Hatfield started out there as a typist. Eighteen years later, he was the company’s vice president and the company was the eighth-largest trucking company in the country.

It was already an accomplishment for a man with no formal education in the industry beyond a two-year degree from Marshall University. But Hatfield wasn’t finished.

After leaving Smith, he founded his own company, Reo Distribution, in Waynesboro. He spent the next three decades there, and it’s there where the lessons he learned at the knee of his father, Reo Hatfield Sr., came into play.

“What he taught me was that revenue is one of the most critical parts of running a successful business. You can’t just cut costs, you’ve got to increase revenue,” said Hatfield. “You can do that with the solutions other people bring with them when they come to work for you.”

The elder Hatfield, it may come as a surprise, was a minister. But since he refused to take any compensation for his ministerial work, he also worked full-time as a director of sales for Century Oil.

Like his father, Hatfield has never been satisfied working just one job. On top of his other duties, Hatfield served 25 years as a member of the Waynesboro auxiliary police force and two separate terms as a councilman and vice mayor for the city.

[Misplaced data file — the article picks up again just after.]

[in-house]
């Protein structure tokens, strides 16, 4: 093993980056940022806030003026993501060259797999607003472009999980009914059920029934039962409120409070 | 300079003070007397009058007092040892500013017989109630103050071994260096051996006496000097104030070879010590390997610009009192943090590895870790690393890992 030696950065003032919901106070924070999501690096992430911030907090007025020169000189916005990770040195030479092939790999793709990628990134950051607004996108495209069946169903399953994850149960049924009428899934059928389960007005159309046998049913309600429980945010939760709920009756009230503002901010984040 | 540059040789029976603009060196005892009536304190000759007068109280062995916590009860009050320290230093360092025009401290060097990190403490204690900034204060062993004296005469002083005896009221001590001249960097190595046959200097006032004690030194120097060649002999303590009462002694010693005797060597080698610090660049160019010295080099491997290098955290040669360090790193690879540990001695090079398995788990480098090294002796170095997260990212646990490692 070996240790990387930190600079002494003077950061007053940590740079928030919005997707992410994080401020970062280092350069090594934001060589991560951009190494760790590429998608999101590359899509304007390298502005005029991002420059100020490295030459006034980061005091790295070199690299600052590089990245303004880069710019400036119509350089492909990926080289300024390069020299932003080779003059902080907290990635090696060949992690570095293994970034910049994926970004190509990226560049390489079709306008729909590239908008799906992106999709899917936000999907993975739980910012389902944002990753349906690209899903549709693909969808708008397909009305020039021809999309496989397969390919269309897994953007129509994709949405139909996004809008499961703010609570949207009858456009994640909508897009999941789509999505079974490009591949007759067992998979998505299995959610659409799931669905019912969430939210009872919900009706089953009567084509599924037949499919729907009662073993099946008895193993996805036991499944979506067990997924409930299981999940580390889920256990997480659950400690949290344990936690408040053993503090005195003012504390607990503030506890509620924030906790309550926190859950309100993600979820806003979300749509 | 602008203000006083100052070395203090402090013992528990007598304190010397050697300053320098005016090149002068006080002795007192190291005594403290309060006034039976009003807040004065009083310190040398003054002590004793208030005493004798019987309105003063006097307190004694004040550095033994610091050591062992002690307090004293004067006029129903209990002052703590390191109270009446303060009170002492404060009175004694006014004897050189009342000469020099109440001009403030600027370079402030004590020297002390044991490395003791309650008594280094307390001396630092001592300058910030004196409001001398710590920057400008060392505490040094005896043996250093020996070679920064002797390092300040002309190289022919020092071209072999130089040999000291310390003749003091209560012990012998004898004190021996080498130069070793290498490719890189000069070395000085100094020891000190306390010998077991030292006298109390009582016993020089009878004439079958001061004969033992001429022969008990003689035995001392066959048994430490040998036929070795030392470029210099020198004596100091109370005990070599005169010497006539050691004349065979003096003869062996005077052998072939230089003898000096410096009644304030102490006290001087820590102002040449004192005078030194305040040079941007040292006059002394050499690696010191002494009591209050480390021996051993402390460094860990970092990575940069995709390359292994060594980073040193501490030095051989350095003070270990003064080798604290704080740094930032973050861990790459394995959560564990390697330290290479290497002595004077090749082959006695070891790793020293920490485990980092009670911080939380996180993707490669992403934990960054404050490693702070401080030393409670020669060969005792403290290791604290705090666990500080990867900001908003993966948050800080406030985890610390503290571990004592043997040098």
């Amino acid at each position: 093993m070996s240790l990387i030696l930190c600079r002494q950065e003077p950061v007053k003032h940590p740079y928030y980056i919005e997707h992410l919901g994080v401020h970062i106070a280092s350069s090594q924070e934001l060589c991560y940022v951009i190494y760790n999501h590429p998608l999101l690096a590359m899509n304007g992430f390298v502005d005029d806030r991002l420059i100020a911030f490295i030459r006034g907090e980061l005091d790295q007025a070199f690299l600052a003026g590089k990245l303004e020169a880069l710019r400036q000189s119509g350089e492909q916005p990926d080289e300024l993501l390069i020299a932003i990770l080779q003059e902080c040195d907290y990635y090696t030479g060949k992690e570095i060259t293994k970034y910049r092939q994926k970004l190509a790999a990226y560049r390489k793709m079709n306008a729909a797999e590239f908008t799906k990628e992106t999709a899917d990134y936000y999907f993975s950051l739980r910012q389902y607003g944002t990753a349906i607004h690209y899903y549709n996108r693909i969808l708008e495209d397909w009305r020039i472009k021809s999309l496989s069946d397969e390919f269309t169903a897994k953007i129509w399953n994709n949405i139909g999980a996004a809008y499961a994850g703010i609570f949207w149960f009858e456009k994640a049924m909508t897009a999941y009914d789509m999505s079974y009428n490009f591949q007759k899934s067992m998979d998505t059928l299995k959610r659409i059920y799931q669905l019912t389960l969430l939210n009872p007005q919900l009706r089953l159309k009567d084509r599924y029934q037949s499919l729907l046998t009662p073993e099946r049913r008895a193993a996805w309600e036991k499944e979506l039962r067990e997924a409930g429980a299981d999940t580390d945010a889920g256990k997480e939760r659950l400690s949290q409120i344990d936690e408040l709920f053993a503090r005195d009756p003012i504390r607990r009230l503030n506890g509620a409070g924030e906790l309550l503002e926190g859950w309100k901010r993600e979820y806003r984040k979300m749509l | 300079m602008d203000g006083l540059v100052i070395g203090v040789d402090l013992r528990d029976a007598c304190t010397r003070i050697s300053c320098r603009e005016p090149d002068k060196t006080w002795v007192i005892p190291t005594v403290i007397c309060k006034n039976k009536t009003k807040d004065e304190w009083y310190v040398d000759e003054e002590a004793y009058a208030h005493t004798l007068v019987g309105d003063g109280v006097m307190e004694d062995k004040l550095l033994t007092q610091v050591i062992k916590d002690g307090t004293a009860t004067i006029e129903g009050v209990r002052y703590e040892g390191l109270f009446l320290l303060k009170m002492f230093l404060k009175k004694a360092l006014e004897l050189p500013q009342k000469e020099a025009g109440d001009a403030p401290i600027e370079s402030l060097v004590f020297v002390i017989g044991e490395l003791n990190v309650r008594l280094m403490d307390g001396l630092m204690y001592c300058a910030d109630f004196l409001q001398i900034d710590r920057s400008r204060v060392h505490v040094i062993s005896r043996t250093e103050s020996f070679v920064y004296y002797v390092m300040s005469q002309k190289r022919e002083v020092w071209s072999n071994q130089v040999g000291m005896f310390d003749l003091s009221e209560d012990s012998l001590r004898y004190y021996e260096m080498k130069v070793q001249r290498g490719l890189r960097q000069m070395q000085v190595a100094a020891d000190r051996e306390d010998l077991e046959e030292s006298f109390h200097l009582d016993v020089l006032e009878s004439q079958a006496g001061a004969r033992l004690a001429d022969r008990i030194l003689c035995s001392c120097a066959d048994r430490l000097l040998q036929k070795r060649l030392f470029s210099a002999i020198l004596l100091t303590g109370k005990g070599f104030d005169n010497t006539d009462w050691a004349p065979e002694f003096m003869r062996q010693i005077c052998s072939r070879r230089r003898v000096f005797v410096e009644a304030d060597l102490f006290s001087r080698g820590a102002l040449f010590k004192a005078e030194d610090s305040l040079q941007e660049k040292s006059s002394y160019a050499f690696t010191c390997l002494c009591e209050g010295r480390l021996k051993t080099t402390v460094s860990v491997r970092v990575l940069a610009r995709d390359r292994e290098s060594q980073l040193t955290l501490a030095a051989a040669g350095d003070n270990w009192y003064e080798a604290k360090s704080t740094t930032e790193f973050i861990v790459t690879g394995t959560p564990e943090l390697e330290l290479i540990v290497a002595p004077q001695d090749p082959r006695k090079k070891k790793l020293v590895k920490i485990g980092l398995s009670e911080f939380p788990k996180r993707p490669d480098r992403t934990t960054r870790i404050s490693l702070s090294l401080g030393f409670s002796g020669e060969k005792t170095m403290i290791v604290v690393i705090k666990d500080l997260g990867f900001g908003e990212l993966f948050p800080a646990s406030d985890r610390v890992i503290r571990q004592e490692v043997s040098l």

It was his father’s balance between faith and finances that shaped how the younger Hatfield grew to see management.

“You’ve got to run a business with a heart.” That’s what Hatfield said was one of his father’s most valuable lessons.

Hatfield said he prefers to bring everyone to the table to hash out ideas and solutions, rather than issuing edicts.

It’s that sort of diplomacy that put Hatfield on national TV in 2003, when he signed a truce with Bo and Ron McCoy, formally ending the 140-year-old feud between their respective families that had lasted so long and cost so many lives that it’s become shorthand for the very idea of a family feud.

Hatfield said he considers it one of the proudest moments of his career “because it wasn’t done for anything.”

That career of his will come to an end eventually, and it will come to an end at Prince Michel, Hatfield said. But that end won’t come for a while yet, he added.

Hatfield is already eager to capitalize off the recent recognition of the Monticello wine country as “Wine Region of the Year” by Wine Enthusiast magazine. Hatfield said he is looking forward to collaborating with Prince Michel’s other new hire, winemaker Bryan Jones, who spent a decade as chief winemaker at Lovers Leap Vineyards in Lawrenceburg, Kentucky.

There are a lot of big moves happening at Prince Michel.

Another one? The teetotaler Hatfield admitted he sampled this year’s Decadence Chocolate wine. “It was pretty good,” he said.